Breeality Bites

Goodbye, little sister, and farewell, totally '80s-era Shotgun Willie's

My reasons for a trip to Shotgun Willie's were two-fold: I had read our recent cover story on the thirty-year-old institution's revamp and I wanted to get a glimpse of the original location before it was torn down, and my sister was moving to Seattle and the girl loves strip clubs. So I thought, why not make my little sis's going-away party the best ever, while also doing some research on living Denver history?

The resulting trip Friday night took me inside a world that looked exactly as I had imagined: totally '80s everything, from regular old box televisions playing sports to creepy wood-paneled awesomeness and black lacquer covering every inch that wasn't lit with neon. Much like the episode of Walker: Texas Ranger set inside a strip club that I had seen early in the week, Shotgun Willie's was like a step back in time, complete with a DJ who played AC/DC and something that sounded like Motley Crüe but wasn't Motley Crüe.

See also: - Photos: See plans for the new, improved Shotgun Willie's - We heart the Internet: An ode to the glittery stripper GIFs of yore - Sugar House swingers' club has closed, and with it the G-rated Alameda Grill

I learned several things on this second trip ever to a strip club, the most important being: a strip club is no fun without stacks of money. We, of course, hadn't planned on going with much more than $40 -- but lucky for us, an unnamed patron of the exotic dancing arts and good friend to my sister swooped in at the last minute, handing us $300 in one dollar bills. (See photo to the right.) Now we were going to the strip club!

This anonymous Bruce Wayne-type also stopped by Shotgun's several times throughout the evening to pick up our tabs, which meant that our skinny boyfriends who were so dutifully by our sides sharing buckets of Bud Light with each other and steak dinners with us also got the free ride. It should be noted that my sister and I are the coolest girlfriends in the known universe, because we not only invited our significant others to the party, but we shared the bounty of our strip-club treasure with them.

Speaking of boyfriends in strip clubs, another valuable lesson I learned this night was that I cannot watch another woman touch my man, even if it is her job to do so and we are in her place of business. Each time a dancer approached my young stallion (that's what he called himself the other night, when I was complaining about being a cougar) I felt a deep rage brewing in my chest. My eyes and cheeks went red with every boob-smack to his face, to the point where I had to hand him a wad of money and turn away, for fear I might go into my Miss Piggy-styled blind rage, take the Bud Light bottle from his hand, smash it on the bar and just start cutting everyone involved.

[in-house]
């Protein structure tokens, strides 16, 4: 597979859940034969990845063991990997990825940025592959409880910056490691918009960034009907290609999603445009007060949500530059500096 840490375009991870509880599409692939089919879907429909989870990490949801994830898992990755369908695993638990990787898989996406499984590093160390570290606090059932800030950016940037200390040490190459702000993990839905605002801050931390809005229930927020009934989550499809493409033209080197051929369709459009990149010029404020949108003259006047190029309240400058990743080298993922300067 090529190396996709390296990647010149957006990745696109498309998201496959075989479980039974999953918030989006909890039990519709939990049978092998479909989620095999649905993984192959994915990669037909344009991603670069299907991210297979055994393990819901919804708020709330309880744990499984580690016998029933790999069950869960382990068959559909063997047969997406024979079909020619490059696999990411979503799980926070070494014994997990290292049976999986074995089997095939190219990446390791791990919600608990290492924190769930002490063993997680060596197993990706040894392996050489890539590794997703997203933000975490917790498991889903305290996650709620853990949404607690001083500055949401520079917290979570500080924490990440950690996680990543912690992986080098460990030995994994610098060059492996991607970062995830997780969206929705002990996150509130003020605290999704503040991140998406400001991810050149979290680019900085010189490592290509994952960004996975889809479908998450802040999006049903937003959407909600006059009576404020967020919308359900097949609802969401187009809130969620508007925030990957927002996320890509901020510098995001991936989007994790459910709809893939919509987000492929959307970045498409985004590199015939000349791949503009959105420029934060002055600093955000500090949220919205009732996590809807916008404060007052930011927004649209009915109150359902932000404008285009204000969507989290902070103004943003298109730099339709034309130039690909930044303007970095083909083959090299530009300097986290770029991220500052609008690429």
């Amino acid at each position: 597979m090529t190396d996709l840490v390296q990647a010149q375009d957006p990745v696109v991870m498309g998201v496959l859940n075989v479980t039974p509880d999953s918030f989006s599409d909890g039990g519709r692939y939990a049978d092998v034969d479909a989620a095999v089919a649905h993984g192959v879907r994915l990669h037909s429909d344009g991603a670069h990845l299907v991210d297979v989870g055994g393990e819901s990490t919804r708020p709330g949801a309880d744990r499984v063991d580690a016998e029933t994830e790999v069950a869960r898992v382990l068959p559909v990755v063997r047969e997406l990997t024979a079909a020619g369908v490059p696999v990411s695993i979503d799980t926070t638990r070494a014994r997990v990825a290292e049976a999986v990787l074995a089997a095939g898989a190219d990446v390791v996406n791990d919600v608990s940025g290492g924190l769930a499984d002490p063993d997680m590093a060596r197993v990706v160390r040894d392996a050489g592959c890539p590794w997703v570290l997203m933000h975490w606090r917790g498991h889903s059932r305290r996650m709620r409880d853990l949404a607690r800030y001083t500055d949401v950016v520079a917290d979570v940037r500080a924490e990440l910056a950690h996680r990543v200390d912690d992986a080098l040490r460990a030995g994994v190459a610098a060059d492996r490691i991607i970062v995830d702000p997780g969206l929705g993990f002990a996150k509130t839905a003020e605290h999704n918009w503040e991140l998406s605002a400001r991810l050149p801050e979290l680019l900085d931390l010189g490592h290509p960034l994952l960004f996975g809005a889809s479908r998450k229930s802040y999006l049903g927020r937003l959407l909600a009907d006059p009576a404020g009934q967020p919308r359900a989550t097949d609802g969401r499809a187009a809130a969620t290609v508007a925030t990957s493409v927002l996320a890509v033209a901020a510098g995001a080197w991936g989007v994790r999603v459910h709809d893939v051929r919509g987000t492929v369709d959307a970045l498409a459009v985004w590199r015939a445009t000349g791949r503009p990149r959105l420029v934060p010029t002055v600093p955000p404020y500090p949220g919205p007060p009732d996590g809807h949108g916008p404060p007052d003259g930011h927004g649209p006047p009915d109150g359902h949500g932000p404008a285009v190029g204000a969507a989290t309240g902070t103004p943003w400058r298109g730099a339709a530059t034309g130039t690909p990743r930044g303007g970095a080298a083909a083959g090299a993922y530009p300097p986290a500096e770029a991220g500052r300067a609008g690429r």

How I feel when I see another woman touch my man.

Planning this trip to Shotgun Willie's had been difficult (we rescheduled three times to accommodate all of our extremely busy days doing nothing), so we ended up at the club at 5:30 p.m. on a Friday. Stepping out of daylight and into the dank room that was scented and decorated like a novelty-size cigar box, I learned my next valuable strip-club lesson -- there are two types of dancers: pre-7 p.m. dancers and post-7 p.m. dancers.

Upon arrival I was shocked by the women dancing -- but in a good way. I remarked to my boyfriend how happy I was to see "normal girl bodies" dancing at their various outposts. There were bellies protruding, boobies of all shapes and sizes, shaking and women with short hair writhing awkwardly under the stain of fluorescent lights. I was stoked! The strip club wasn't so bad after all.

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Bree Davies is a multimedia journalist, artist advocate and community organizer born and raised in Denver. Rooted in the world of Do-It-Yourself arts and music, Davies co-founded Titwrench experimental music festival, is host of the local music and comedy show Sounds on 29th on CPT12 Colorado Public Television and is creator and host of the civic and social issue-focused podcast, Hello? Denver? Are You Still There? Her work is centered on a passionate advocacy for all ages, accessible, inclusive, non-commercial and autonomous DIY art spaces and music venues in Denver.
Contact: Bree Davies

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